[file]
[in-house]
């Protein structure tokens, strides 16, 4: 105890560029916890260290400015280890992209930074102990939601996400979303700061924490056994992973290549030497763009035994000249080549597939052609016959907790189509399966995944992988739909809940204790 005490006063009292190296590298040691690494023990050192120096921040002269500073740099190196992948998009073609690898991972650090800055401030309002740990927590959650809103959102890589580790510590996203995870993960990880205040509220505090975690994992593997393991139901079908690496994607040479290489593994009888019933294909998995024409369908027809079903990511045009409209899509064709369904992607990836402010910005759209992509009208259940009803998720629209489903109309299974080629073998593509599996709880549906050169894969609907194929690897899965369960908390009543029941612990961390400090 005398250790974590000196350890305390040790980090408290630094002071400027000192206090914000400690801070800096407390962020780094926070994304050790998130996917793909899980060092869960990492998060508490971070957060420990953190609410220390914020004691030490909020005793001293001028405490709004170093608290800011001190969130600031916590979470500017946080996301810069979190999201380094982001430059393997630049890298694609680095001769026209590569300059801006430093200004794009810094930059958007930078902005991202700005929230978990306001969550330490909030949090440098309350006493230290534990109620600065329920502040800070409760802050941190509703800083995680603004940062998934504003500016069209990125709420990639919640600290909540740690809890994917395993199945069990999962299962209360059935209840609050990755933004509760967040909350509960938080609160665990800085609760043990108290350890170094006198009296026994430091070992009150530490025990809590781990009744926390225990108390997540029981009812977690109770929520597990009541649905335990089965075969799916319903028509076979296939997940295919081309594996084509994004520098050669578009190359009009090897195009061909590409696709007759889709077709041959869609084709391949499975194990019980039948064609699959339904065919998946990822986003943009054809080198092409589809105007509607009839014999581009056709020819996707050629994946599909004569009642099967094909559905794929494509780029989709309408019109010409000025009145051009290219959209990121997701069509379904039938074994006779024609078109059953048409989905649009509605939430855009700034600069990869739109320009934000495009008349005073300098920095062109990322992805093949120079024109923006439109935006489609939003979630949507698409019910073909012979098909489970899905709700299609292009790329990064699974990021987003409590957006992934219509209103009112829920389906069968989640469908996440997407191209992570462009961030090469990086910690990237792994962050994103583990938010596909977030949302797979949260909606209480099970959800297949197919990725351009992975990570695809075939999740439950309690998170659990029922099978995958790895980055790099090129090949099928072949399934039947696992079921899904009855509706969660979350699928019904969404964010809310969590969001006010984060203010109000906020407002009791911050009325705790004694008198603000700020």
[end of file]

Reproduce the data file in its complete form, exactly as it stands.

[in-house]
């Protein structure tokens, strides 16, 4: 105890560029916890260290400015280890992209930074102990939601996400979303700061924490056994992973290549030497763009035994000249080549597939052609016959907790189509399966995944992988739909809940204790 005490006063009292190296590298040691690494023990050192120096921040002269500073740099190196992948998009073609690898991972650090800055401030309002740990927590959650809103959102890589580790510590996203995870993960990880205040509220505090975690994992593997393991139901079908690496994607040479290489593994009888019933294909998995024409369908027809079903990511045009409209899509064709369904992607990836402010910005759209992509009208259940009803998720629209489903109309299974080629073998593509599996709880549906050169894969609907194929690897899965369960908390009543029941612990961390400090 005398250790974590000196350890305390040790980090408290630094002071400027000192206090914000400690801070800096407390962020780094926070994304050790998130996917793909899980060092869960990492998060508490971070957060420990953190609410220390914020004691030490909020005793001293001028405490709004170093608290800011001190969130600031916590979470500017946080996301810069979190999201380094982001430059393997630049890298694609680095001769026209590569300059801006430093200004794009810094930059958007930078902005991202700005929230978990306001969550330490909030949090440098309350006493230290534990109620600065329920502040800070409760802050941190509703800083995680603004940062998934504003500016069209990125709420990639919640600290909540740690809890994917395993199945069990999962299962209360059935209840609050990755933004509760967040909350509960938080609160665990800085609760043990108290350890170094006198009296026994430091070992009150530490025990809590781990009744926390225990108390997540029981009812977690109770929520597990009541649905335990089965075969799916319903028509076979296939997940295919081309594996084509994004520098050669578009190359009009090897195009061909590409696709007759889709077709041959869609084709391949499975194990019980039948064609699959339904065919998946990822986003943009054809080198092409589809105007509607009839014999581009056709020819996707050629994946599909004569009642099967094909559905794929494509780029989709309408019109010409000025009145051009290219959209990121997701069509379904039938074994006779024609078109059953048409989905649009509605939430855009700034600069990869739109320009934000495009008349005073300098920095062109990322992805093949120079024109923006439109935006489609939003979630949507698409019910073909012979098909489970899905709700299609292009790329990064699974990021987003409590957006992934219509209103009112829920389906069968989640469908996440997407191209992570462009961030090469990086910690990237792994962050994103583990938010596909977030949302797979949260909606209480099970959800297949197919990725351009992975990570695809075939999740439950309690998170659990029922099978995958790895980055790099090129090949099928072949399934039947696992079921899904009855509706969660979350699928019904969404964010809310969590969001006010984060203010109000906020407002009791911050009325705790004694008198603000700020």